Architect John Pardey has created an emphatically linear design for Hurst House in the UK, carving out living spaces on a grand scale
The open-plan kitchen, dining and living area dominates the first floor, which is lined by a balcony that runs the entire length of the building
This opens up the façade while ensuring the flow between volumes is maximised
The linearity of the building sits in contrast to the rolling landscape around it
The architect's chief challenge was to create a unique, yet low impact design for this private home. The house's ground floor nestles into the slope at the front of the site, reducing the overall height by 1.4m, while the L-shaped footprint tucks the bedrooms towards the rear, forming a private, south facing courtyard and carport.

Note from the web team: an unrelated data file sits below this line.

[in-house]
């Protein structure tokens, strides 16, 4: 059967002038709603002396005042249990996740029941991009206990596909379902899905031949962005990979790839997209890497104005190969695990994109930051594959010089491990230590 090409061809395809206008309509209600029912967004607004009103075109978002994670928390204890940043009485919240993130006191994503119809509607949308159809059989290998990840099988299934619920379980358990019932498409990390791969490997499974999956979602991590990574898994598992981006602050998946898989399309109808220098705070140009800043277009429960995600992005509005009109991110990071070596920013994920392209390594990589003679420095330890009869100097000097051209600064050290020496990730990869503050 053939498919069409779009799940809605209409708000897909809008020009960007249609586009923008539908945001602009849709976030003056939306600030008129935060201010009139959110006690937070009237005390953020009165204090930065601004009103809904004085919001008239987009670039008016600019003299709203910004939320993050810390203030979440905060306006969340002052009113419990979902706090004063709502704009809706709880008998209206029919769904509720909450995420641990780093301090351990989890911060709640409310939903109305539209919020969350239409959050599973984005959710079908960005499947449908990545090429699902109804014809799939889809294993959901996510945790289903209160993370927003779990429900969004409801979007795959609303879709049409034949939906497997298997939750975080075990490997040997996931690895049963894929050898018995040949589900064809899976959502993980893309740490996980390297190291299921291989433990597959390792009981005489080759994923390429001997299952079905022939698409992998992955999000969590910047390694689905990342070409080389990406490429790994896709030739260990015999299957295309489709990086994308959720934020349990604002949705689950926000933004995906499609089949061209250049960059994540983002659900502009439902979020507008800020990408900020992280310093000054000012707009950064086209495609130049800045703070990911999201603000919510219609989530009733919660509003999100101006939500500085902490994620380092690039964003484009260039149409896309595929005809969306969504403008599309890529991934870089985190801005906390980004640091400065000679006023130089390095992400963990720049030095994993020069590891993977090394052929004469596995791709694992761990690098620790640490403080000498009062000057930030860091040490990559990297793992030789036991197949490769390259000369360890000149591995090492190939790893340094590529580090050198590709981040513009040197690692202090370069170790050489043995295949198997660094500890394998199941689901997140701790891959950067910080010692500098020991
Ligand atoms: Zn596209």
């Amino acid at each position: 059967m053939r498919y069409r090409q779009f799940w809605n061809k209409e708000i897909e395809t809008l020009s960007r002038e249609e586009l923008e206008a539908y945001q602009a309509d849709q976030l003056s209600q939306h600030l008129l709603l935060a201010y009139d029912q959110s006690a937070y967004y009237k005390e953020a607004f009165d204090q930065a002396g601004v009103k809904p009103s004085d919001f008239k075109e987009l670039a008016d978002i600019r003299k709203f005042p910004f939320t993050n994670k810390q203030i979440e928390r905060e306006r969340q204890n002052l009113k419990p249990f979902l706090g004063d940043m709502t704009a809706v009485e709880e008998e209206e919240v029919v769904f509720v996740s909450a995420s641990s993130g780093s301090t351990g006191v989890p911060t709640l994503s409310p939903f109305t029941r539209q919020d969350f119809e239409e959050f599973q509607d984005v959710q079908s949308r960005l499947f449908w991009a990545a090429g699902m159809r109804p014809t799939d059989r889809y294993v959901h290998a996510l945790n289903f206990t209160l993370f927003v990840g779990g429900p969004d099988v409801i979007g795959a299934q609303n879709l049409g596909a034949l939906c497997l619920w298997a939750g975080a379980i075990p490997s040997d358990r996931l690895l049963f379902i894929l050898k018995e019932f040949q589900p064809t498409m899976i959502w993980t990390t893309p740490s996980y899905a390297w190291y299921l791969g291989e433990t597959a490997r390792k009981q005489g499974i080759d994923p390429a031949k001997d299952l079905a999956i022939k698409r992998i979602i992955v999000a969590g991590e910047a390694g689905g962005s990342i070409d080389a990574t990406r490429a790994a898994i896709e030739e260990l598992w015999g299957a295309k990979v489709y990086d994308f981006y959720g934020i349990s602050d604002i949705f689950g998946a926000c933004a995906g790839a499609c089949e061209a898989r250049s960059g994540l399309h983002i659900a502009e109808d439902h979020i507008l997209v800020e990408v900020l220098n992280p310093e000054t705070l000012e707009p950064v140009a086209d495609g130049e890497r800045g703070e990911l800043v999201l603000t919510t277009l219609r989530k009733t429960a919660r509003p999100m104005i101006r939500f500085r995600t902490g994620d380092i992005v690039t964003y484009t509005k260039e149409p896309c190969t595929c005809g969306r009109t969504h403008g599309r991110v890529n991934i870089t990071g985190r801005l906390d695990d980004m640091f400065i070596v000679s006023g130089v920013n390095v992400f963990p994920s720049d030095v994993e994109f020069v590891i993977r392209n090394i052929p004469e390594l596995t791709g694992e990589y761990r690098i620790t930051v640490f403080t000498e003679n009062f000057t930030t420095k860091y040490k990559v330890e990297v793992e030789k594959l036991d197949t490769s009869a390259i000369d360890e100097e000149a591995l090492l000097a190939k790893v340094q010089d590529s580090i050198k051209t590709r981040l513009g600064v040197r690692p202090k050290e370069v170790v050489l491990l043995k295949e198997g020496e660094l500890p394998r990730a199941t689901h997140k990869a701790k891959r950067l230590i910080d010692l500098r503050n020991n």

The glazing retreats at the south end to form an upper outdoor living area that echoes the ground floor in a predominant east-to-west axis
The entrance and stairwell
Weston Underwood stone lines the ground floor (the quarry is a mere 40 miles away), while the timber is British grown Sweet Chestnut, and a contemporary touch is added by the zinc cladding
Strategic openings in the architecture give the building a feeling of lightness
A corridor on the ground floor
The linearity of the architecture is echoed in the bathroom fittings
The working drawing package was sub-contracted to former Pardey employee Magnus Ström, who saw the build through to completion
The house peeks out from below the tree line, while the topography of the site shows off its contemporary features that nod discretely towards an all-mod-con 21st century living
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